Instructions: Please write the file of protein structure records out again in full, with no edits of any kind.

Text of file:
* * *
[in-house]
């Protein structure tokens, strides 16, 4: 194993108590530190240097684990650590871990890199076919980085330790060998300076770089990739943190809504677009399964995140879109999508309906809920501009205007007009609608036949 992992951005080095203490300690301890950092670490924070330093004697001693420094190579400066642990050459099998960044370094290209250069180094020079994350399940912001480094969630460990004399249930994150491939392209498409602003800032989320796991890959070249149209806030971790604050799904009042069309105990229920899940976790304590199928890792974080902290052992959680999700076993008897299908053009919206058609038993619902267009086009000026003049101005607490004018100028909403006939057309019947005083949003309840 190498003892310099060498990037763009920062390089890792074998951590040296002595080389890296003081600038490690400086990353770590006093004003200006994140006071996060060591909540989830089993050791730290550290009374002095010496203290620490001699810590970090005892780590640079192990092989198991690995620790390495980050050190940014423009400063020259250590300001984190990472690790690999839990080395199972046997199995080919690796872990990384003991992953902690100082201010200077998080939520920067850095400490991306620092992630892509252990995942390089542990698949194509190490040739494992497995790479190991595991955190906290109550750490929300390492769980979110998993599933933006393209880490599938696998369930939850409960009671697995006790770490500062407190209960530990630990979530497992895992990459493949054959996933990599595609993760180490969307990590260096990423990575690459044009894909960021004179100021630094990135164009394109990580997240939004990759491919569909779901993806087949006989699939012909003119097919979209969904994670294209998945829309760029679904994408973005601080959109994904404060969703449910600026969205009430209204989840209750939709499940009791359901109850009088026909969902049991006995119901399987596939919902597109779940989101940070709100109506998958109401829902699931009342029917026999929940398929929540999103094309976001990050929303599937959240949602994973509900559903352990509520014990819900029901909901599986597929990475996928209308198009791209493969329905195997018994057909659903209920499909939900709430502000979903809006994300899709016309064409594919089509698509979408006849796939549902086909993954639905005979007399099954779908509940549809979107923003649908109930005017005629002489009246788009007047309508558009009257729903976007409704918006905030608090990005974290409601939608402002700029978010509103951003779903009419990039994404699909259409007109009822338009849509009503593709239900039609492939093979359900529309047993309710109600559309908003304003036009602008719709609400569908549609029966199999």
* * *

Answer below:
[in-house]
């Protein structure tokens, strides 16, 4: 194993108590530190240097684990650590871990890199076919980085330790060998300076770089990739943190809504677009399964995140879109999508309906809920501009205007007009609608036949 992992951005080095203490300690301890950092670490924070330093004697001693420094190579400066642990050459099998960044370094290209250069180094020079994350399940912001480094969630460990004399249930994150491939392209498409602003800032989320796991890959070249149209806030971790604050799904009042069309105990229920899940976790304590199928890792974080902290052992959680999700076993008897299908053009919206058609038993619902267009086009000026003049101005607490004018100028909403006939057309019947005083949003309840 190498003892310099060498990037763009920062390089890792074998951590040296002595080389890296003081600038490690400086990353770590006093004003200006994140006071996060060591909540989830089993050791730290550290009374002095010496203290620490001699810590970090005892780590640079192990092989198991690995620790390495980050050190940014423009400063020259250590300001984190990472690790690999839990080395199972046997199995080919690796872990990384003991992953902690100082201010200077998080939520920067850095400490991306620092992630892509252990995942390089542990698949194509190490040739494992497995790479190991595991955190906290109550750490929300390492769980979110998993599933933006393209880490599938696998369930939850409960009671697995006790770490500062407190209960530990630990979530497992895992990459493949054959996933990599595609993760180490969307990590260096990423990575690459044009894909960021004179100021630094990135164009394109990580997240939004990759491919569909779901993806087949006989699939012909003119097919979209969904994670294209998945829309760029679904994408973005601080959109994904404060969703449910600026969205009430209204989840209750939709499940009791359901109850009088026909969902049991006995119901399987596939919902597109779940989101940070709100109506998958109401829902699931009342029917026999929940398929929540999103094309976001990050929303599937959240949602994973509900559903352990509520014990819900029901909901599986597929990475996928209308198009791209493969329905195997018994057909659903209920499909939900709430502000979903809006994300899709016309064409594919089509698509979408006849796939549902086909993954639905005979007399099954779908509940549809979107923003649908109930005017005629002489009246788009007047309508558009009257729903976007409704918006905030608090990005974290409601939608402002700029978010509103951003779903009419990039994404699909259409007109009822338009849509009503593709239900039609492939093979359900529309047993309710109600559309908003304003036009602008719709609400569908549609029966199999």